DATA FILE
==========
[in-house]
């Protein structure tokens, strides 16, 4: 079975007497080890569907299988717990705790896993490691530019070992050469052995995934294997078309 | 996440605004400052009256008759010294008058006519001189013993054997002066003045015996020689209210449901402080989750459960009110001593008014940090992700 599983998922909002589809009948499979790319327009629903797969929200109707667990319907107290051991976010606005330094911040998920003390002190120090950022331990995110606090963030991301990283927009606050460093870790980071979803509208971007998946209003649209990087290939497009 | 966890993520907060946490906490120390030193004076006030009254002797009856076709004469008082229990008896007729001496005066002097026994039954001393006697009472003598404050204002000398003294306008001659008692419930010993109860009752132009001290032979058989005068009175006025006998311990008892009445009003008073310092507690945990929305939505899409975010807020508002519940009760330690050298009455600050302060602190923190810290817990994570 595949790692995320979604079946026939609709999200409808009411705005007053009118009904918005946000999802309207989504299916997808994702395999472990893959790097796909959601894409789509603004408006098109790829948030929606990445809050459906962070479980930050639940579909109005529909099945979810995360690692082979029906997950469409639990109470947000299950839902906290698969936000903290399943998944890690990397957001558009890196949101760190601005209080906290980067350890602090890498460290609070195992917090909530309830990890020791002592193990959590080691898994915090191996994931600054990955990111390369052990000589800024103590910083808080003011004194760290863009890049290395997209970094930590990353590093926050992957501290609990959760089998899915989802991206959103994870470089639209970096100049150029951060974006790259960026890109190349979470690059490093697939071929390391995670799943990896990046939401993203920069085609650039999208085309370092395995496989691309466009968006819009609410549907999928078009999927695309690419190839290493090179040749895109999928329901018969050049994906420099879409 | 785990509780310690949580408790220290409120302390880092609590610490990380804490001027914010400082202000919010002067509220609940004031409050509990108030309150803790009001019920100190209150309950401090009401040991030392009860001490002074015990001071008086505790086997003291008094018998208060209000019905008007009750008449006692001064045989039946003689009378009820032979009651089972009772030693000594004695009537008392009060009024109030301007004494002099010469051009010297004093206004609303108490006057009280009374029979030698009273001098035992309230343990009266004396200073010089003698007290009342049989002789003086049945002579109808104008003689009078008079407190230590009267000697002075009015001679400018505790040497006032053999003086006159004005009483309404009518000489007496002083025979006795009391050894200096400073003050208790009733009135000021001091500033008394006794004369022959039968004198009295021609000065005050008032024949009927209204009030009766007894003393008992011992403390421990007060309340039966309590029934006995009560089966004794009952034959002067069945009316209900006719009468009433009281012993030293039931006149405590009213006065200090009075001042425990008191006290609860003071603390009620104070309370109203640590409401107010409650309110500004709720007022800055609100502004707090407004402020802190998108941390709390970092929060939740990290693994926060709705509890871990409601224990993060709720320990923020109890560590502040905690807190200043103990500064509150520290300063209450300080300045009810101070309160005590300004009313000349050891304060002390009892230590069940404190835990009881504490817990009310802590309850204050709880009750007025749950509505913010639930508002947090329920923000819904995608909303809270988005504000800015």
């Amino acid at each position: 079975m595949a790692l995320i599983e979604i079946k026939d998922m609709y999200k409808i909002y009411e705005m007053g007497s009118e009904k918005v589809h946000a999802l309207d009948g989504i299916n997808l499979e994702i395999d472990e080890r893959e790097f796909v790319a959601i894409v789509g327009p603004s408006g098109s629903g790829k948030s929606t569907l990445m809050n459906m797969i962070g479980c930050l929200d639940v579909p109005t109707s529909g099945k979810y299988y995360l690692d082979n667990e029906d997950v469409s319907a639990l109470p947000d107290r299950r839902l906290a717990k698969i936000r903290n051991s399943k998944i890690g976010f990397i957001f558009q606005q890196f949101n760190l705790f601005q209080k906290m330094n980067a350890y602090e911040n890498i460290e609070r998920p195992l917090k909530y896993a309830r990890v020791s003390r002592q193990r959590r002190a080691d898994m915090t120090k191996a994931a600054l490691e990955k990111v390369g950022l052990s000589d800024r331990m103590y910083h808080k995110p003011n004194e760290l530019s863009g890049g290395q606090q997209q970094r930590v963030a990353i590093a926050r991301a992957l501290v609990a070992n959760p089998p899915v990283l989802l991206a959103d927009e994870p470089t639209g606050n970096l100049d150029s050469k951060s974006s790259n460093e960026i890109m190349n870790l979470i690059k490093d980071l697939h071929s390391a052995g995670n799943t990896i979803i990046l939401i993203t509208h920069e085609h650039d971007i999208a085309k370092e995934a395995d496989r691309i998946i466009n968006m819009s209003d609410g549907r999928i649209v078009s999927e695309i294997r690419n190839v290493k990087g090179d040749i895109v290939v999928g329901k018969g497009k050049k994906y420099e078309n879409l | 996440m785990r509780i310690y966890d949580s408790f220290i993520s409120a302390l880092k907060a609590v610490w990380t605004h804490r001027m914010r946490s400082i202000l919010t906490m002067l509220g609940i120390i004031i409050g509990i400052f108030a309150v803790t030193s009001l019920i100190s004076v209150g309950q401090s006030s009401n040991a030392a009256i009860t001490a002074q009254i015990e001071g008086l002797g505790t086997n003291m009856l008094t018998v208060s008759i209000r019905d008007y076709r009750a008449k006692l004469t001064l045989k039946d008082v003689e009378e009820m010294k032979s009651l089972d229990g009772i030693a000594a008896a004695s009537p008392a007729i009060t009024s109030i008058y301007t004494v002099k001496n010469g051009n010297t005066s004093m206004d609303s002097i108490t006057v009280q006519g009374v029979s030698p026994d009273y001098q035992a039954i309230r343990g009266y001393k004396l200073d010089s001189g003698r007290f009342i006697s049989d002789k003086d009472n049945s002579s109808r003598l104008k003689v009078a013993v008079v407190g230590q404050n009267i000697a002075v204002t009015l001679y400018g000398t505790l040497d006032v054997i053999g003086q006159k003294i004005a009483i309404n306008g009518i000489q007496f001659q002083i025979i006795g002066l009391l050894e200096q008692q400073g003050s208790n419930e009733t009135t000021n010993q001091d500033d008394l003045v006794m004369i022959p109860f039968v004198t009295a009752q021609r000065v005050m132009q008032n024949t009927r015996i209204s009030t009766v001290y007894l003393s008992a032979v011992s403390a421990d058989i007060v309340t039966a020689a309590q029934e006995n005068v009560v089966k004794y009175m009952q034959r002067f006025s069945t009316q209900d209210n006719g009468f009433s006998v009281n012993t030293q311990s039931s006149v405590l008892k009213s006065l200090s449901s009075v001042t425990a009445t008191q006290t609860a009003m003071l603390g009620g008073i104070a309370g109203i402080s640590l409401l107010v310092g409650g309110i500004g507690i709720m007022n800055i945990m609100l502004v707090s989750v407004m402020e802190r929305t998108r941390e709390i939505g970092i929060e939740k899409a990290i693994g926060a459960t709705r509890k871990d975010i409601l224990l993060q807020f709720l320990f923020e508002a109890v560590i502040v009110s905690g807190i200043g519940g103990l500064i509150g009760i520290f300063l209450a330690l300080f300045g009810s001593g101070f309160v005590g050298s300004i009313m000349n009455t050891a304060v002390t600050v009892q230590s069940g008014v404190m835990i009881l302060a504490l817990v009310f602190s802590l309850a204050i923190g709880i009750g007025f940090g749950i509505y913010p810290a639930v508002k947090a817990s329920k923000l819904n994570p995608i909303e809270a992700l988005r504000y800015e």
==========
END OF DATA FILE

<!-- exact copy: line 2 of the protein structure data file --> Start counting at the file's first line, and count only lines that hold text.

């Protein structure tokens, strides 16, 4: 079975007497080890569907299988717990705790896993490691530019070992050469052995995934294997078309 | 996440605004400052009256008759010294008058006519001189013993054997002066003045015996020689209210449901402080989750459960009110001593008014940090992700 599983998922909002589809009948499979790319327009629903797969929200109707667990319907107290051991976010606005330094911040998920003390002190120090950022331990995110606090963030991301990283927009606050460093870790980071979803509208971007998946209003649209990087290939497009 | 966890993520907060946490906490120390030193004076006030009254002797009856076709004469008082229990008896007729001496005066002097026994039954001393006697009472003598404050204002000398003294306008001659008692419930010993109860009752132009001290032979058989005068009175006025006998311990008892009445009003008073310092507690945990929305939505899409975010807020508002519940009760330690050298009455600050302060602190923190810290817990994570 595949790692995320979604079946026939609709999200409808009411705005007053009118009904918005946000999802309207989504299916997808994702395999472990893959790097796909959601894409789509603004408006098109790829948030929606990445809050459906962070479980930050639940579909109005529909099945979810995360690692082979029906997950469409639990109470947000299950839902906290698969936000903290399943998944890690990397957001558009890196949101760190601005209080906290980067350890602090890498460290609070195992917090909530309830990890020791002592193990959590080691898994915090191996994931600054990955990111390369052990000589800024103590910083808080003011004194760290863009890049290395997209970094930590990353590093926050992957501290609990959760089998899915989802991206959103994870470089639209970096100049150029951060974006790259960026890109190349979470690059490093697939071929390391995670799943990896990046939401993203920069085609650039999208085309370092395995496989691309466009968006819009609410549907999928078009999927695309690419190839290493090179040749895109999928329901018969050049994906420099879409 | 785990509780310690949580408790220290409120302390880092609590610490990380804490001027914010400082202000919010002067509220609940004031409050509990108030309150803790009001019920100190209150309950401090009401040991030392009860001490002074015990001071008086505790086997003291008094018998208060209000019905008007009750008449006692001064045989039946003689009378009820032979009651089972009772030693000594004695009537008392009060009024109030301007004494002099010469051009010297004093206004609303108490006057009280009374029979030698009273001098035992309230343990009266004396200073010089003698007290009342049989002789003086049945002579109808104008003689009078008079407190230590009267000697002075009015001679400018505790040497006032053999003086006159004005009483309404009518000489007496002083025979006795009391050894200096400073003050208790009733009135000021001091500033008394006794004369022959039968004198009295021609000065005050008032024949009927209204009030009766007894003393008992011992403390421990007060309340039966309590029934006995009560089966004794009952034959002067069945009316209900006719009468009433009281012993030293039931006149405590009213006065200090009075001042425990008191006290609860003071603390009620104070309370109203640590409401107010409650309110500004709720007022800055609100502004707090407004402020802190998108941390709390970092929060939740990290693994926060709705509890871990409601224990993060709720320990923020109890560590502040905690807190200043103990500064509150520290300063209450300080300045009810101070309160005590300004009313000349050891304060002390009892230590069940404190835990009881504490817990009310802590309850204050709880009750007025749950509505913010639930508002947090329920923000819904995608909303809270988005504000800015």